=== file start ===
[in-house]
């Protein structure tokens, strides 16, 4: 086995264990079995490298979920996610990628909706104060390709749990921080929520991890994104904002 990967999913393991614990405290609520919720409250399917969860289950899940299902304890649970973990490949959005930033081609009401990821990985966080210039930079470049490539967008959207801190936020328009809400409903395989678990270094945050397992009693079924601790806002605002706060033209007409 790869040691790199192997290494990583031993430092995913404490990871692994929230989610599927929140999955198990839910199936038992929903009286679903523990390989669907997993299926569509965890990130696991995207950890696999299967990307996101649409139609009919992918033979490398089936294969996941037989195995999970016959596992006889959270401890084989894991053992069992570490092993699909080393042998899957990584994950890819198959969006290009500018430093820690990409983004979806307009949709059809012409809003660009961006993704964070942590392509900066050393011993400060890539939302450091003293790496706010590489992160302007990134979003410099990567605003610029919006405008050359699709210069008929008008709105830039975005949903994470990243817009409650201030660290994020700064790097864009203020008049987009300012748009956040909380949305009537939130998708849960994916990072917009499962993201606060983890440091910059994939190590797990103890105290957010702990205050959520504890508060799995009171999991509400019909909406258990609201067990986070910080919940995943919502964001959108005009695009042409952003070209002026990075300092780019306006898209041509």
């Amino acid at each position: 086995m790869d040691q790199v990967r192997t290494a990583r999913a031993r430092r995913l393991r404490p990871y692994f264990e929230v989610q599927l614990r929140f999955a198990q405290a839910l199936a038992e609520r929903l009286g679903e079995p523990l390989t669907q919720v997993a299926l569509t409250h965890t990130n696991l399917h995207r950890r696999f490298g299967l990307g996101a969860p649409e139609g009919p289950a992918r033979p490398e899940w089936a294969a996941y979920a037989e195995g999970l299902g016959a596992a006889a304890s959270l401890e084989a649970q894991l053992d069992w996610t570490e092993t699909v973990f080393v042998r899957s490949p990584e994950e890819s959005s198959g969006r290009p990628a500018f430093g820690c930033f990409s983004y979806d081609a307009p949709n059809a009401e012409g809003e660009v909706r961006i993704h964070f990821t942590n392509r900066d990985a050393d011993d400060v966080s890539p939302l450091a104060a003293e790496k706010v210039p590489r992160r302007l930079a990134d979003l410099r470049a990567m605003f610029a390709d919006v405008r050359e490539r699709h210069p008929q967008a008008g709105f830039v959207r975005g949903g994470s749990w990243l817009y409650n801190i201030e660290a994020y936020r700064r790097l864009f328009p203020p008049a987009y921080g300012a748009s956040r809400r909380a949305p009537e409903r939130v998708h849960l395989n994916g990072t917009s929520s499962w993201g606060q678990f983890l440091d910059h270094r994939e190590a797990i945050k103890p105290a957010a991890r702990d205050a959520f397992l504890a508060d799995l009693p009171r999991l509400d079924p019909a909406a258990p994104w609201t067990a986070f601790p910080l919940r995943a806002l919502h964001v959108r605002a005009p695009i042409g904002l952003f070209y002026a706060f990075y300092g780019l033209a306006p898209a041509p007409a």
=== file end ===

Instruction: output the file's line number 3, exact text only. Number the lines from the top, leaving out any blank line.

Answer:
């Amino acid at each position: 086995m790869d040691q790199v990967r192997t290494a990583r999913a031993r430092r995913l393991r404490p990871y692994f264990e929230v989610q599927l614990r929140f999955a198990q405290a839910l199936a038992e609520r929903l009286g679903e079995p523990l390989t669907q919720v997993a299926l569509t409250h965890t990130n696991l399917h995207r950890r696999f490298g299967l990307g996101a969860p649409e139609g009919p289950a992918r033979p490398e899940w089936a294969a996941y979920a037989e195995g999970l299902g016959a596992a006889a304890s959270l401890e084989a649970q894991l053992d069992w996610t570490e092993t699909v973990f080393v042998r899957s490949p990584e994950e890819s959005s198959g969006r290009p990628a500018f430093g820690c930033f990409s983004y979806d081609a307009p949709n059809a009401e012409g809003e660009v909706r961006i993704h964070f990821t942590n392509r900066d990985a050393d011993d400060v966080s890539p939302l450091a104060a003293e790496k706010v210039p590489r992160r302007l930079a990134d979003l410099r470049a990567m605003f610029a390709d919006v405008r050359e490539r699709h210069p008929q967008a008008g709105f830039v959207r975005g949903g994470s749990w990243l817009y409650n801190i201030e660290a994020y936020r700064r790097l864009f328009p203020p008049a987009y921080g300012a748009s956040r809400r909380a949305p009537e409903r939130v998708h849960l395989n994916g990072t917009s929520s499962w993201g606060q678990f983890l440091d910059h270094r994939e190590a797990i945050k103890p105290a957010a991890r702990d205050a959520f397992l504890a508060d799995l009693p009171r999991l509400d079924p019909a909406a258990p994104w609201t067990a986070f601790p910080l919940r995943a806002l919502h964001v959108r605002a005009p695009i042409g904002l952003f070209y002026a706060f990075y300092g780019l033209a306006p898209a041509p007409a």